Of course. General relativity is a deterministic theory. It only tells you what to expect given some empirically realized initial conditions. Likewise, there isn't anything inherent to Newtonian mechanics which would make you expect to find a billiard ball in a pocket. But, given that some billiard balls are subjected to impacts thus and so and then let roll freely, then they are expected to end up in a pocket. Likewise, given that some stars naturally evolve in such a way that they contract within their Schwartzschild radii, then they are expected to become black holes.
• 6.5k

So the issue here, appears to be that since there are such objects, black holes, whose mass is contained within the Schwartzchild radius, doesn't this indicate that GR is inadequate for understanding some aspects of the universe?
• 4.5k
The structure and apparent motion of stars doesn't match what we're expecting given our gravitational model. Hence the need to invent black holes.

Ha. A paid up member of the flat earthers. It's only a rumour things disappear over the horizon because the world is curved.

That doesn't indicate that there is anything inherent within GR which would make you expect to find a black hole, it indicates that certain types of stars when understood under GR make you expect to find a black hole.

Another flat earther. In 1915, Schwarzchild had already extracted the basic cosmological implication of general relativity being true. A dense enough lump of matter would have to produce the local curvature that would become a complete gravitational collapse. That comes directly out of the equations.

And it is one of the ironies of intellectual history that Roy Kerr announced his simplification of Einstein's equations that could account for a realistic solution for a spinning black hole at the very same conference called to discuss the discovery of quasars. Unlucky for Kerr, it took quite a few more years for it to be realised that quasars were the product of black holes. So at the conference many wandered off or catnapped as he gave what seemed like an obscure mathematical technical paper at the time.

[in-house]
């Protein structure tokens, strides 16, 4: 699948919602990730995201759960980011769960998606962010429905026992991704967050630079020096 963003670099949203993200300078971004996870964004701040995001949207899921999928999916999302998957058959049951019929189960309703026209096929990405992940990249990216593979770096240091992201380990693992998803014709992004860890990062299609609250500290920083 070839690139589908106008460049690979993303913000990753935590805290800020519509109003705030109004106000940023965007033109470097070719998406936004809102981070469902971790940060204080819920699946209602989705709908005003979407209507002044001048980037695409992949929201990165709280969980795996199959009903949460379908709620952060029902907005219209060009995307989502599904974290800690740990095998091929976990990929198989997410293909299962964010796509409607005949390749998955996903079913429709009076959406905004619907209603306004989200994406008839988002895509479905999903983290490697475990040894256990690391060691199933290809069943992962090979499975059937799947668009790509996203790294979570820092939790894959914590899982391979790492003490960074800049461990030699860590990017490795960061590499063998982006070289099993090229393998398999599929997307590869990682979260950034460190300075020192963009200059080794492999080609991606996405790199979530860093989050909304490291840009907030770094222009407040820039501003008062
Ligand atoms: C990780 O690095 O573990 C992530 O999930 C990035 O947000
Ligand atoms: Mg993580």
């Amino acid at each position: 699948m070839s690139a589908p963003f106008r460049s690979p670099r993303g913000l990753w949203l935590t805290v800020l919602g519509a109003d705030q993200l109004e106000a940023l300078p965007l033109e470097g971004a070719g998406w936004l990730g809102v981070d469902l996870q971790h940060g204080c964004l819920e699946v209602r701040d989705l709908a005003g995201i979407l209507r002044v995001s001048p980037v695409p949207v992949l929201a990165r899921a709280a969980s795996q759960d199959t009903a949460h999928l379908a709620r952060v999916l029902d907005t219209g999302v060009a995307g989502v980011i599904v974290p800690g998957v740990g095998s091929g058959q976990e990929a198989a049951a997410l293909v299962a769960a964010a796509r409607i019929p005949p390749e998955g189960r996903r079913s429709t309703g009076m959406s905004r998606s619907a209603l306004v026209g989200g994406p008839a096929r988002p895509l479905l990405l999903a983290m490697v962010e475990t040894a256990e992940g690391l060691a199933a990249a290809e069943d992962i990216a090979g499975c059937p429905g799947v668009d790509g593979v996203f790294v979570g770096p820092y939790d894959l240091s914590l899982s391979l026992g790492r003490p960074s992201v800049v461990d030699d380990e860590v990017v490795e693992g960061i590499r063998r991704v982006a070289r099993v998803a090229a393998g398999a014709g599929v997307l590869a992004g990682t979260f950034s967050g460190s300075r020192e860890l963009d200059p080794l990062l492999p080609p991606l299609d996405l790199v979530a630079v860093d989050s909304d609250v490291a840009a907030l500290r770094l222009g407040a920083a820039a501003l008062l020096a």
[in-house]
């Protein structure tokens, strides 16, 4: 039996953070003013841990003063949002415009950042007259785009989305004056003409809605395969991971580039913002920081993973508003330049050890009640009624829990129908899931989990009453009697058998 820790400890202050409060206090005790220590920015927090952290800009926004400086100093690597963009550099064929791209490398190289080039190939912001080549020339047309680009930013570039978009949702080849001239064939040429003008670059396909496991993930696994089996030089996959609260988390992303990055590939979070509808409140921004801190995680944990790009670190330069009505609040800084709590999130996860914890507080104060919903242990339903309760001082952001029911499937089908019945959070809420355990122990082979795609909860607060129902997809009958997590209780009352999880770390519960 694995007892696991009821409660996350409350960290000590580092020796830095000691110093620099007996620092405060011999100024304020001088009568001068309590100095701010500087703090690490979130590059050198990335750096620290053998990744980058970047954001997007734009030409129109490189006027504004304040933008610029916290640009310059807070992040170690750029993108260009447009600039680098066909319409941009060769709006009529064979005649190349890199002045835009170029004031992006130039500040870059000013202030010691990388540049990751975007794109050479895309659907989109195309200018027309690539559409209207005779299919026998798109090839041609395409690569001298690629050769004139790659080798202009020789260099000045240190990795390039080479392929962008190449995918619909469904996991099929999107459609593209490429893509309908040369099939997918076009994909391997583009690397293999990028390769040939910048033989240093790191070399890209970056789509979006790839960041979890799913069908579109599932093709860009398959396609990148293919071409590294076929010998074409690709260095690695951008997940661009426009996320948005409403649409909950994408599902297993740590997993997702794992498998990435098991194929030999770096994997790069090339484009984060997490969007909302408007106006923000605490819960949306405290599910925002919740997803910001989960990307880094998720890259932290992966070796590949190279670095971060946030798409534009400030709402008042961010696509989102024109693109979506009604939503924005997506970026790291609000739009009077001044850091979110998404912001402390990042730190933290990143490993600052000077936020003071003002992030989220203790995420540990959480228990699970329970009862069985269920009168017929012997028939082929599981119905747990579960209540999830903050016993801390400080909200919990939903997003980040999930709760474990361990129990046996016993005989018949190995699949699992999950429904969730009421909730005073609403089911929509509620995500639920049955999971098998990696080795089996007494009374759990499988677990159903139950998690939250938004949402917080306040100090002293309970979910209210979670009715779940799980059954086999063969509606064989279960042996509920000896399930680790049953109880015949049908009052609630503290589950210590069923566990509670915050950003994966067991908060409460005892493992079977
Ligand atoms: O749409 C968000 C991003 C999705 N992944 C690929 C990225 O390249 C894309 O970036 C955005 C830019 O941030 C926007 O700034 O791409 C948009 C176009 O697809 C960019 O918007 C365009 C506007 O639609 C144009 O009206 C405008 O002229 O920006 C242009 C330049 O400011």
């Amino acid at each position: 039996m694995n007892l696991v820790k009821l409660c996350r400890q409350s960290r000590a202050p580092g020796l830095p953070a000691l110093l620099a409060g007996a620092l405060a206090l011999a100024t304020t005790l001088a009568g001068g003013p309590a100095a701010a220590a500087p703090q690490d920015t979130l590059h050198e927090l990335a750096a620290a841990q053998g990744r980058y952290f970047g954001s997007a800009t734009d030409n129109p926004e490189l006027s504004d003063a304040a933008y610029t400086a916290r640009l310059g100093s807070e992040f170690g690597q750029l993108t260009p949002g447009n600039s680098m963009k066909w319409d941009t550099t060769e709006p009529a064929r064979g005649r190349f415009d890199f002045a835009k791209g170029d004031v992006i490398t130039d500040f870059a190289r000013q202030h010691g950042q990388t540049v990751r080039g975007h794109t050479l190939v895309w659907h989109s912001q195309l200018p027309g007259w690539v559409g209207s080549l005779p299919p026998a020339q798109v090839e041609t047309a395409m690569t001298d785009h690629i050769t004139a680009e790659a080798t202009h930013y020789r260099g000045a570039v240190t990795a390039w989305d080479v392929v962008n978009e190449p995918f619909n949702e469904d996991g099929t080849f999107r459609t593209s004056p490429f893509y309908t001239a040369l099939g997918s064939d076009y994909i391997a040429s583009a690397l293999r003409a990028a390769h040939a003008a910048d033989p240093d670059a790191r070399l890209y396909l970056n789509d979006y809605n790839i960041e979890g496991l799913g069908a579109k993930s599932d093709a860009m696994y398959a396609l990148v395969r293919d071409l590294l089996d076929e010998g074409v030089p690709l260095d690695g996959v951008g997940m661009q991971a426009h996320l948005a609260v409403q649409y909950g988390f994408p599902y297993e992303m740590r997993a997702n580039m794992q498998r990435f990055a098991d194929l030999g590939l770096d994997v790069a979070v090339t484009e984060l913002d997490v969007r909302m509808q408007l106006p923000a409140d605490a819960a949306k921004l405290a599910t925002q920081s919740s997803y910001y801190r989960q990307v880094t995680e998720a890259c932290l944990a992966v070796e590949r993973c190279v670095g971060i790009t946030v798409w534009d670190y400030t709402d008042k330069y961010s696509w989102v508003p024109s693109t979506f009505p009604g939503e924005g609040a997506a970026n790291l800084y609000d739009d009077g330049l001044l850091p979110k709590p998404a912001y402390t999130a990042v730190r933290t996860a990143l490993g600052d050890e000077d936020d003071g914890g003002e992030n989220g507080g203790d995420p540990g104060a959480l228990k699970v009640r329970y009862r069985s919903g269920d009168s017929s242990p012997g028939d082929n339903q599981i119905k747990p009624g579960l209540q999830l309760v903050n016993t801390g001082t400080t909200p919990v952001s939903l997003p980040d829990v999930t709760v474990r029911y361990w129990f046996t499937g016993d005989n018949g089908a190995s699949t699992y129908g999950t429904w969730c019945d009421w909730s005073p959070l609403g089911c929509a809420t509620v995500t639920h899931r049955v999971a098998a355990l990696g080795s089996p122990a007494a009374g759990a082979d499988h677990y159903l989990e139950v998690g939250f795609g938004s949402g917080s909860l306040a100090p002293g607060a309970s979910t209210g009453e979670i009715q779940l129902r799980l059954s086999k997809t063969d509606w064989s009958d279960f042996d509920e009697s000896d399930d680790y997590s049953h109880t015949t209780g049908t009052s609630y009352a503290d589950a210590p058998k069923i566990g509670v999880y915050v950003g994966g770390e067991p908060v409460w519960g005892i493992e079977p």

Now of course astronomers are drumming up public money so they can take a "photograph" of Sagittarius A*, the super massive black hole at the centre of our own galaxy.
• 1.6k
So the issue here, appears to be that since there are such objects, black holes, whose mass is contained within the Schwartzchild radius, doesn't this indicate that GR is inadequate for understanding some aspects of the universe?

It's merely a theory of gravitation. It is adequate for the very restricted purpose of understanding the phenomenon of gravitation as a manifestation of the metric of space-time (and what it is that determines this metric: spatial distributions of energy and momentum). But it is also limited in scope since it is a "classical" theory that becomes inadequate for energy and density scales where quantum fluctuations become relevant. Hence, we can't really know, within the general relativity framework, what happens to the metric of space-time near singularities or in the very early universe.
• 2.7k
The structure and apparent motion of stars doesn't match what we're expecting given our gravitational model. Hence the need to invent black holes.

What a load of rubbish. If something is inconceivably dense like a black hole, even without the emission of radiation including light, it doesn't mean it is without energy and they have been detected through the x-rays emitted by expelled gas falling toward a black hole. It's not an invention.
• 13.8k
We "invented" them only in the same sense that we "invent" solutions to equations

Solving equations has nothing to do with positing real ontological entities.
• 4.5k
And yet the application of GR equations to cosmology immediately had the effect of predicting spacetime curvature so extreme that an event horizon must result. So the equations did exactly that - obliged us to posit ontologically real outcomes (of which black holes are one of many now empirically supported examples).